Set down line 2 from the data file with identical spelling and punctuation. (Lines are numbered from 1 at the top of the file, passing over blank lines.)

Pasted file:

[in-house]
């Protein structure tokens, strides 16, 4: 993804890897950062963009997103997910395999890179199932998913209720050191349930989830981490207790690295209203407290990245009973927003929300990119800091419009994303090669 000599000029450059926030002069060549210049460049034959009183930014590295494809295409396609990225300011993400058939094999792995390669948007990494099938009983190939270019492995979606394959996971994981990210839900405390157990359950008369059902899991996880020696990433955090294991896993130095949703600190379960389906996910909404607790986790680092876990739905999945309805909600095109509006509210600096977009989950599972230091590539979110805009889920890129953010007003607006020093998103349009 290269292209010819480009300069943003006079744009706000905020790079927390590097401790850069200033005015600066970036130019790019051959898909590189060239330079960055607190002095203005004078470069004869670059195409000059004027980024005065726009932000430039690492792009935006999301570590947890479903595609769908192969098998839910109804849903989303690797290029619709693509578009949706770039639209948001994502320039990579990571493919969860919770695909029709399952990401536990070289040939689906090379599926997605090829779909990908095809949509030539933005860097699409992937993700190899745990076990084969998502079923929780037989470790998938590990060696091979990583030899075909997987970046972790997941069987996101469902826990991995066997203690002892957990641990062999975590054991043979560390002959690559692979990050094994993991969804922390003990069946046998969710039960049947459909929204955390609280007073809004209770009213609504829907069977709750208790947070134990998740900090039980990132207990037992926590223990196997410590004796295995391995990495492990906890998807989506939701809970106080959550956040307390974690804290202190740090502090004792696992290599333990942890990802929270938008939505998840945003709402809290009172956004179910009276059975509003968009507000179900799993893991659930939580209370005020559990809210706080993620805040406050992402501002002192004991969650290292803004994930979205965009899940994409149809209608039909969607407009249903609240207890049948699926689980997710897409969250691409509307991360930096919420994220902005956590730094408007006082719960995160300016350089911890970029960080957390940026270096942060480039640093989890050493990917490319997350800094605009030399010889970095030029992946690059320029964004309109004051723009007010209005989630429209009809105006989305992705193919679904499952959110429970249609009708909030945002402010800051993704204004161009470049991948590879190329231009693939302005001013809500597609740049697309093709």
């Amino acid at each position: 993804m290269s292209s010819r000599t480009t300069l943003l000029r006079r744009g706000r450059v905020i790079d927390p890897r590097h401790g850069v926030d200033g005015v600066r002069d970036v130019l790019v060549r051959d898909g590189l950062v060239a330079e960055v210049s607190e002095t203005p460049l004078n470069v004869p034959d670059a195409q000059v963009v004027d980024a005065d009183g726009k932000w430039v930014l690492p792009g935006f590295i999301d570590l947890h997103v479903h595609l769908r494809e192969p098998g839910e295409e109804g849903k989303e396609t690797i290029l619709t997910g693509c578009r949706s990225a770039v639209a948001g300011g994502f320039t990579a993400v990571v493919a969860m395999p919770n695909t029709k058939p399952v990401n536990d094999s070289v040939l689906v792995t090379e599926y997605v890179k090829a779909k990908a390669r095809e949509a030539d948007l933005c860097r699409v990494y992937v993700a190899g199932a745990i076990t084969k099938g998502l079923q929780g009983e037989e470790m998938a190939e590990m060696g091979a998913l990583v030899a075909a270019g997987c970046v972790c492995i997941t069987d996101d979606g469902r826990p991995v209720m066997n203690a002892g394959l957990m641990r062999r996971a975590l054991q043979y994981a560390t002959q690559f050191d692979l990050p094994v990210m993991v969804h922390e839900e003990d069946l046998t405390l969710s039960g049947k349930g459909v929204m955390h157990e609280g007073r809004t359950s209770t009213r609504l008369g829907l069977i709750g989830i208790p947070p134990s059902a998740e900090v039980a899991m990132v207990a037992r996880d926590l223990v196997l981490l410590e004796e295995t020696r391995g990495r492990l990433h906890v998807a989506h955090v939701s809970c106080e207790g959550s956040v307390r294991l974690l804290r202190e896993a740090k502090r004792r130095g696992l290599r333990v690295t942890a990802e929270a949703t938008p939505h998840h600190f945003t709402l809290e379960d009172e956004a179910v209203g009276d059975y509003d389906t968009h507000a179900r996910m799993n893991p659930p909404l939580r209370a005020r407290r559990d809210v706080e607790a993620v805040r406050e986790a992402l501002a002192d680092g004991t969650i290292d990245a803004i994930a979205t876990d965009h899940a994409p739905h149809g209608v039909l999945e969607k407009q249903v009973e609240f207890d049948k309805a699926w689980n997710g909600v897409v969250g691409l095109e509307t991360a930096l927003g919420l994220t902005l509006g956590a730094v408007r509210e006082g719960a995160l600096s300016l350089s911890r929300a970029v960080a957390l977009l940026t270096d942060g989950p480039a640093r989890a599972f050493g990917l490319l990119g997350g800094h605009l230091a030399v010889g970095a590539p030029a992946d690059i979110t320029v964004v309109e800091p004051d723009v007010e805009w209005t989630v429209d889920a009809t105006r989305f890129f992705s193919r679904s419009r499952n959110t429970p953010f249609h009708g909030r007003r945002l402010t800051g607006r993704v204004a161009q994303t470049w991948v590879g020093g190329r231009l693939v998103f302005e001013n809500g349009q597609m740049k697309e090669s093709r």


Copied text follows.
């Protein structure tokens, strides 16, 4: 993804890897950062963009997103997910395999890179199932998913209720050191349930989830981490207790690295209203407290990245009973927003929300990119800091419009994303090669 000599000029450059926030002069060549210049460049034959009183930014590295494809295409396609990225300011993400058939094999792995390669948007990494099938009983190939270019492995979606394959996971994981990210839900405390157990359950008369059902899991996880020696990433955090294991896993130095949703600190379960389906996910909404607790986790680092876990739905999945309805909600095109509006509210600096977009989950599972230091590539979110805009889920890129953010007003607006020093998103349009 290269292209010819480009300069943003006079744009706000905020790079927390590097401790850069200033005015600066970036130019790019051959898909590189060239330079960055607190002095203005004078470069004869670059195409000059004027980024005065726009932000430039690492792009935006999301570590947890479903595609769908192969098998839910109804849903989303690797290029619709693509578009949706770039639209948001994502320039990579990571493919969860919770695909029709399952990401536990070289040939689906090379599926997605090829779909990908095809949509030539933005860097699409992937993700190899745990076990084969998502079923929780037989470790998938590990060696091979990583030899075909997987970046972790997941069987996101469902826990991995066997203690002892957990641990062999975590054991043979560390002959690559692979990050094994993991969804922390003990069946046998969710039960049947459909929204955390609280007073809004209770009213609504829907069977709750208790947070134990998740900090039980990132207990037992926590223990196997410590004796295995391995990495492990906890998807989506939701809970106080959550956040307390974690804290202190740090502090004792696992290599333990942890990802929270938008939505998840945003709402809290009172956004179910009276059975509003968009507000179900799993893991659930939580209370005020559990809210706080993620805040406050992402501002002192004991969650290292803004994930979205965009899940994409149809209608039909969607407009249903609240207890049948699926689980997710897409969250691409509307991360930096919420994220902005956590730094408007006082719960995160300016350089911890970029960080957390940026270096942060480039640093989890050493990917490319997350800094605009030399010889970095030029992946690059320029964004309109004051723009007010209005989630429209009809105006989305992705193919679904499952959110429970249609009708909030945002402010800051993704204004161009470049991948590879190329231009693939302005001013809500597609740049697309093709």